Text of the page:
Friday, March 04, 2011
A new twist on “Home Economics?”
By Paula Szuchman, and Jenny Anderson – (Random House; February 2011)
Since its recent release, this book has been soaking up gallons of ink in newspapers, magazines and blogs. No, we haven’t read it yet, but with the upcoming event “Loving Every Minute with You” - And finding more time for “Us” on our spring calendar, the subject naturally piqued our interest.
To begin, the authors ask:
“Have you ever gone to the “dark place” after a fight about who does the dishes more often?
Do you worry that your job is destroying your marriage?
Have you ever sat up at night, remembering how much more fun married life used to be?”
Let’s just assume that many couples could answer “unfortunately, yes” to at least one of these questions at some point in their marriage.
So what comes next?
“Spousonomics” looks at every marriage as “its own little economy with a finite number of resources” (hours in the day, money, sex drive, patience, skill, etc.).
The practical solution, according to the authors, is to apply “bedrock economic principles” to the home front (thereby maximizing the returns on the largest investment of your life), such as:
- Division of Labor (Or, Why You Should Do the Dishes)
- Incentives (Or, Getting Your Spouse to Do What You Want)
- Trade-offs (Or, The Art of Getting Over It)
- Supply and Demand (Or, How to Have More Sex)
- Moral Hazard (Or, the Too-Big-to-Fail Marriage)
It works, some say, because it “doesn't discriminate between the sexes, and eliminates many of those who's 'right' and who's 'wrong' judgmental arguments.”
Friday, February 25, 2011
$eeds of Prosperity
for farm and family
March 5 & 6, 2011
10:00 a.m. — 4:00 p.m.
From dealing with economic challenges to having more than one generation in on financial decisions, the pressures for farm families are distinct from other families.
“When your “job” is in your backyard and your career is a way of life, prosperity has a different definition,” said Jami Kaiser, Marathon County Director for thinkmarriage.org
Jami sat down with the Brownfield Ag News for America in Marshfield and discussed the issues and the upcoming “$eeds of Prosperity” workshop designed especially for farming couples. Listen to the interview here: http://brownfieldagnews.com/
“Money and finances are among the top “hot spots” in many marriages. And today’s economic climate hasn’t helped…especially for farming families,” Kaiser said.
What can help is learning how to:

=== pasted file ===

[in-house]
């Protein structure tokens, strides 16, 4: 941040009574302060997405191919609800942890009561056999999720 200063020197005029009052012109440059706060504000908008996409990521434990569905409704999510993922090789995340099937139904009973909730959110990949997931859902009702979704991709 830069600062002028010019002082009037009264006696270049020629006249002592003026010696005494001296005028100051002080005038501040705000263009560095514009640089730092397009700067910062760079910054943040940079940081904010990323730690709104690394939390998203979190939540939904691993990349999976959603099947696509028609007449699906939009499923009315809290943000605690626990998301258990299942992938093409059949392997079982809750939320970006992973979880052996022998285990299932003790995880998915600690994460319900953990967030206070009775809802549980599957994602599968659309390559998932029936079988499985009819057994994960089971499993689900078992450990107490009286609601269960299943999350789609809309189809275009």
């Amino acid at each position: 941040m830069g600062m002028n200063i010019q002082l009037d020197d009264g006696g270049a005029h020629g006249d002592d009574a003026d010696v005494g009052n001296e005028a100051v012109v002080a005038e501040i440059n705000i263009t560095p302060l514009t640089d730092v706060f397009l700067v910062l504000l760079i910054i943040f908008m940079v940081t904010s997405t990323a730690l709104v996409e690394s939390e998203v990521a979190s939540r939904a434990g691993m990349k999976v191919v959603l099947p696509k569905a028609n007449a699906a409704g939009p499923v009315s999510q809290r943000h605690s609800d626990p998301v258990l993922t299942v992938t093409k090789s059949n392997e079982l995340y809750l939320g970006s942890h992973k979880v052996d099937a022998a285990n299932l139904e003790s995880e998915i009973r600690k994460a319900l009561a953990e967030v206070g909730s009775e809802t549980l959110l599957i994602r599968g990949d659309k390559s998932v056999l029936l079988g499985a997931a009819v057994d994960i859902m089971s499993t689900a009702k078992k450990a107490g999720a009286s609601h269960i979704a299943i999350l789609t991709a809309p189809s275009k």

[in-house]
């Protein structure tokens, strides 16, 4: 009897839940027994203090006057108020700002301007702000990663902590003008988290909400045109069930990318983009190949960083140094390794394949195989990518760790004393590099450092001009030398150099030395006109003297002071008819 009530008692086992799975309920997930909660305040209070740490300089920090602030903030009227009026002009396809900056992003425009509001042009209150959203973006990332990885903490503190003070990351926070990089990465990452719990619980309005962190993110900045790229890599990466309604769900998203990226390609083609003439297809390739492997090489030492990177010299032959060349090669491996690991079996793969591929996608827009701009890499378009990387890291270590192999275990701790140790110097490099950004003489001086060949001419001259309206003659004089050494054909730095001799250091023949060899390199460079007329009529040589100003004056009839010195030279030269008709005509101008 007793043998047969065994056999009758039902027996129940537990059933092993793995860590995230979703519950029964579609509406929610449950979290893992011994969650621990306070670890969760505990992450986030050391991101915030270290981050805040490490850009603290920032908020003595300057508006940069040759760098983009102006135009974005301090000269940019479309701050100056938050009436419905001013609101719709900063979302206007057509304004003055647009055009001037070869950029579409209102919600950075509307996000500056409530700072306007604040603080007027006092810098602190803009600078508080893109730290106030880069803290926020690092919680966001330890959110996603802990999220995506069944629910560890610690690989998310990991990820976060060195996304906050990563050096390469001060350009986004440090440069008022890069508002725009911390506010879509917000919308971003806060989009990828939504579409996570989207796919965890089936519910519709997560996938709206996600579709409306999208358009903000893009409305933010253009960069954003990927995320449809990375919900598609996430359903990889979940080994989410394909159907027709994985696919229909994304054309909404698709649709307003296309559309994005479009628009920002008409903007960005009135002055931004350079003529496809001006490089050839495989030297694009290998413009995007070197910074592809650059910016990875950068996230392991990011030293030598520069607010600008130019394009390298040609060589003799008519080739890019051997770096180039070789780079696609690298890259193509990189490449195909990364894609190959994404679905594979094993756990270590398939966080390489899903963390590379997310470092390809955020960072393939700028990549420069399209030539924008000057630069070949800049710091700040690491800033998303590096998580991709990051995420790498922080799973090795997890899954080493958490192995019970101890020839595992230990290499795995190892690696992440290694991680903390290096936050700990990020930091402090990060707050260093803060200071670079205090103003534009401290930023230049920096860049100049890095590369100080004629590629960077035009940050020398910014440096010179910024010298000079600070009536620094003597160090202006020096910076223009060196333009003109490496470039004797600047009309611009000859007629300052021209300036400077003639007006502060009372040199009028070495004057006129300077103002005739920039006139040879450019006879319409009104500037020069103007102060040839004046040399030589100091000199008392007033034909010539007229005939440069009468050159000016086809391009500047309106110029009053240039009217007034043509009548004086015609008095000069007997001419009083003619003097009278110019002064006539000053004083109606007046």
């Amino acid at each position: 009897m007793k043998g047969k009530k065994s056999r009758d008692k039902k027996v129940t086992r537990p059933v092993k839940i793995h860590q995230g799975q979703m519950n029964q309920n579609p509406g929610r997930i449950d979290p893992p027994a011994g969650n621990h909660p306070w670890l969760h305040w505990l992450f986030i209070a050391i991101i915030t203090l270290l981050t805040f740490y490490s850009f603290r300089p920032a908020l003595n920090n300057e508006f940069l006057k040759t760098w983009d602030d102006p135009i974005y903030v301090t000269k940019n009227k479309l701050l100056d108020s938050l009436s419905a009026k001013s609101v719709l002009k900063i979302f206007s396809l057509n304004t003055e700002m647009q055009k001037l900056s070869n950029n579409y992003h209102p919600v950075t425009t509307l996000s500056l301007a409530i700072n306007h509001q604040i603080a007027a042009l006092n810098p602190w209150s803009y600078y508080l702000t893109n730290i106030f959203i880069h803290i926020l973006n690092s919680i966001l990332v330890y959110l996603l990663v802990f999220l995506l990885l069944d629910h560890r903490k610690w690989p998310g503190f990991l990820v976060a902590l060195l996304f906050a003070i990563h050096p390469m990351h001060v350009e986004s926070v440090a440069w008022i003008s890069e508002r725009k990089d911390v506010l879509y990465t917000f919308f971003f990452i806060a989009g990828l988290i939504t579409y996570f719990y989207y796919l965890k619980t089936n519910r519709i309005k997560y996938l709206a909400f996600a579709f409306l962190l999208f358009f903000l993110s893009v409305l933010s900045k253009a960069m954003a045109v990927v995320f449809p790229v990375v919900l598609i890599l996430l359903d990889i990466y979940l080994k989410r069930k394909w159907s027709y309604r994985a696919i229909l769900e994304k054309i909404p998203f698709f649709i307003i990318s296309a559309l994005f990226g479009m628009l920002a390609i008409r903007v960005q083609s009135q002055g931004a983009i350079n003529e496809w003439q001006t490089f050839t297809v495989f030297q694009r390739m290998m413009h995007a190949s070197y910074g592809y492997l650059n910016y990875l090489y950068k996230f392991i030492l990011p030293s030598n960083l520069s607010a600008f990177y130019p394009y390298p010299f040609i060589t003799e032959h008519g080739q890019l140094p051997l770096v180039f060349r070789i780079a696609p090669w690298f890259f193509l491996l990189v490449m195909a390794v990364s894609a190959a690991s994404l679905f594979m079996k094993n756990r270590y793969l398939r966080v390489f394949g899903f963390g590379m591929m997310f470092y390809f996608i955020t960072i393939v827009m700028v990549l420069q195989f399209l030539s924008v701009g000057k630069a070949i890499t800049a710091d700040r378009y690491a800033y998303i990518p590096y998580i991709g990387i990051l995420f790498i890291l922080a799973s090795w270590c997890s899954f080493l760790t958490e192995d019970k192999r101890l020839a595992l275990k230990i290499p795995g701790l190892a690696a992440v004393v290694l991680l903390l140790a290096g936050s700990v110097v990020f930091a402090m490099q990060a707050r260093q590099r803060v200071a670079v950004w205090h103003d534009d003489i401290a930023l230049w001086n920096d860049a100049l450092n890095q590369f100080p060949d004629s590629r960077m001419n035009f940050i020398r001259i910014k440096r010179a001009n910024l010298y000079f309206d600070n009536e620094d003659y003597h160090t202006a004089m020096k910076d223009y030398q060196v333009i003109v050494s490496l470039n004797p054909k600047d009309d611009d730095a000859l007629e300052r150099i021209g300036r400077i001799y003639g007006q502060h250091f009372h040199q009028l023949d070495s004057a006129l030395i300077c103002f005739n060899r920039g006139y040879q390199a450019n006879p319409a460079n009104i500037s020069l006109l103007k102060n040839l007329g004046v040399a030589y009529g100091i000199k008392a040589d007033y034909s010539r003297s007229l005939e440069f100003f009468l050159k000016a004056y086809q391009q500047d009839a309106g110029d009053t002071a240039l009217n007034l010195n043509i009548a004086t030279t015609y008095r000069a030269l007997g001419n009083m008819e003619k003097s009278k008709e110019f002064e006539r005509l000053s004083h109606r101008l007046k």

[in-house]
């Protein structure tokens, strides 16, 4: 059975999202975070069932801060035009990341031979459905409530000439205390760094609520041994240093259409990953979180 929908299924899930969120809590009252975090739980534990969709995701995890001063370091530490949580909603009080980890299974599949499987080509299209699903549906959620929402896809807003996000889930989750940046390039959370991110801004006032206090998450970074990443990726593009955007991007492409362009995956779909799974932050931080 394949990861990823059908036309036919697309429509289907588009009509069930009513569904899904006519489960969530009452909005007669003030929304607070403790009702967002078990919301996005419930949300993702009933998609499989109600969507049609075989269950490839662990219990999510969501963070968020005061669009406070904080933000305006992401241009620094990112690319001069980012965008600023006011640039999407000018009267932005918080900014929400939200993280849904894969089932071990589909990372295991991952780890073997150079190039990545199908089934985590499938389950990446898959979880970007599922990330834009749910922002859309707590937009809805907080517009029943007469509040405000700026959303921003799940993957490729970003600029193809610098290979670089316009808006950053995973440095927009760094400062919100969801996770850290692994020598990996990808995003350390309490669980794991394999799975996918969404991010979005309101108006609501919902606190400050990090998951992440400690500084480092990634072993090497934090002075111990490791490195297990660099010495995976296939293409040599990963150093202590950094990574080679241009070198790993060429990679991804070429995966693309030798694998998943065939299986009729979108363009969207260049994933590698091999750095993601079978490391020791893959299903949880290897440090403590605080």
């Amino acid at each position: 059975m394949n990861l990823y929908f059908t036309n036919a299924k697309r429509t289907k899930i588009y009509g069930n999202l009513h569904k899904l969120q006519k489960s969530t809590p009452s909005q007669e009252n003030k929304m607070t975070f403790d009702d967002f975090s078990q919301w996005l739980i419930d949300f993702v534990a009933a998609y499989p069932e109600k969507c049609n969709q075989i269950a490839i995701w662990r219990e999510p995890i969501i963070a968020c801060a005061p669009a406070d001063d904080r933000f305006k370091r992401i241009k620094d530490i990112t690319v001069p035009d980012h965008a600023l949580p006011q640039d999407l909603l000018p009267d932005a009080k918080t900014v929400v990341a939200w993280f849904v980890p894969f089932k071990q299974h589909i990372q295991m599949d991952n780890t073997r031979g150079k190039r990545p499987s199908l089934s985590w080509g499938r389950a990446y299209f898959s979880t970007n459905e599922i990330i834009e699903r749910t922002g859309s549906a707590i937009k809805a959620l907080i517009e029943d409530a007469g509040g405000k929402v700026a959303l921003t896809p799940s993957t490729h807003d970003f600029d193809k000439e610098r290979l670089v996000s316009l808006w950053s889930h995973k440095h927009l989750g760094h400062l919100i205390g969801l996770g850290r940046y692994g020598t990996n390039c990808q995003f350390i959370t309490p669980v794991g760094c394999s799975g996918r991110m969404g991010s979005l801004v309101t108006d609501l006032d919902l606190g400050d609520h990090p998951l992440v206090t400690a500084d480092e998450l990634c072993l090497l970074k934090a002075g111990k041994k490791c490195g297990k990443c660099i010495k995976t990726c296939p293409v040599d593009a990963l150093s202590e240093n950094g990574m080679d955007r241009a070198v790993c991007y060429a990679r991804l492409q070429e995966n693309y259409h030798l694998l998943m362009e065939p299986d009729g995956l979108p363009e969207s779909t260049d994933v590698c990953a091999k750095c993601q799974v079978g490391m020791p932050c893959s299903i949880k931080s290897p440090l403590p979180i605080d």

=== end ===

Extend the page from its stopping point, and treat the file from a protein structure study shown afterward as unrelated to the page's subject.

- talk about financial matters constructively;
- identify your goals both collectively and individually;
- reduce conflict and increase understanding;
- work together toward more productive solutions.
“To be clear, this is not a financial seminar, Kaiser said. “Nor is it about how to handle your finances. It is a special workshop specifically designed to help farming couples learn how to effectively deal with the unique challenges of financial and farm issues.”
Thought provoking, non-judgmental and upbeat, the “$eeds of Prosperity” workshop examines the emotional connection couples have in handling financial matters; identifies some of the most common roadblocks; and provides valuable insight into individual perspectives.
“Designed to acknowledge the deep pride and rich traditions of family farming, the upcoming “$eeds of Prosperity” workshop helps couples increase peace in their family, and provides an opportunity to work together, as partners, toward greater prosperity,” Kaiser said.
The workshop is held at the Holiday Inn & Suites on 1000 Imperial Avenue in Rothschild.
- For couples who must get home for chores, there is the Workshop Package for only $67/per couple and includes all events, materials, and lunch.
- For couples who would like to get away, the Hotel Package is only $167/per couple and includes all events, materials and lunch PLUS overnight stay and entertainment.
- Financial assistance is available, and the first five couples to register will receive a $50 gas card FREE!
Wednesday, December 29, 2010
Thursday, December 09, 2010
Remember to laugh, love and reconnect
By Susan Dutton Freund, thinkmarriage.org
For most of us, the holiday season is about spending time with friends and family and enjoying the spirit of the season. In reality, however, this often comes after we finish the shopping, cleaning, decorating, baking, wrapping, and all of the other obligations that compete for our time. It is easy to find that even our most special relationships have been relegated to the “back burner,” in order to get everything done.
It doesn’t take a lot of time or money to unplug the holiday machine for a moment and reconnect with the one you love. For our own Twelve Days of Christmas, we have come up with 12 ideas to help you deliberately invest in the health of your relationship this holiday season. These are simple and cost effective ideas that are designed to create positive interaction and help you experience the true spirit of the season. Add your own favorites and enjoy!
- Write a love letter. It’s not just for Valentine’s Day and your spouse will appreciate the time you took to share your feelings. Love letters often become treasured heirlooms that are saved for a lifetime. Put your love into words and give a very special gift.
- Hold hands for five minutes or more. Sometimes something as simple as physical touch can reconnect a couple. After you hold hands, take time to embrace for at least seven seconds. Focus on feeling the energy of your spouse or partner. Afterwards, look deeply into each other’s eyes and say a sincere “I love you.”
- Get home from work early and make your spouse’s favorite dinner. He or she will appreciate your efforts and will love to find a home-cooked meal waiting after a hectic day at work. You can spend the extra time talking about your day. While your mate is talking, focus on using active listening skills to reflect back his or her thoughts and emotions.
- Tackle the pile of gifts that need to be wrapped. It will be very much appreciated! Better yet, tackle it together. As you wrap, talk about how each person you are wrapping a gift for enriches your life as a couple.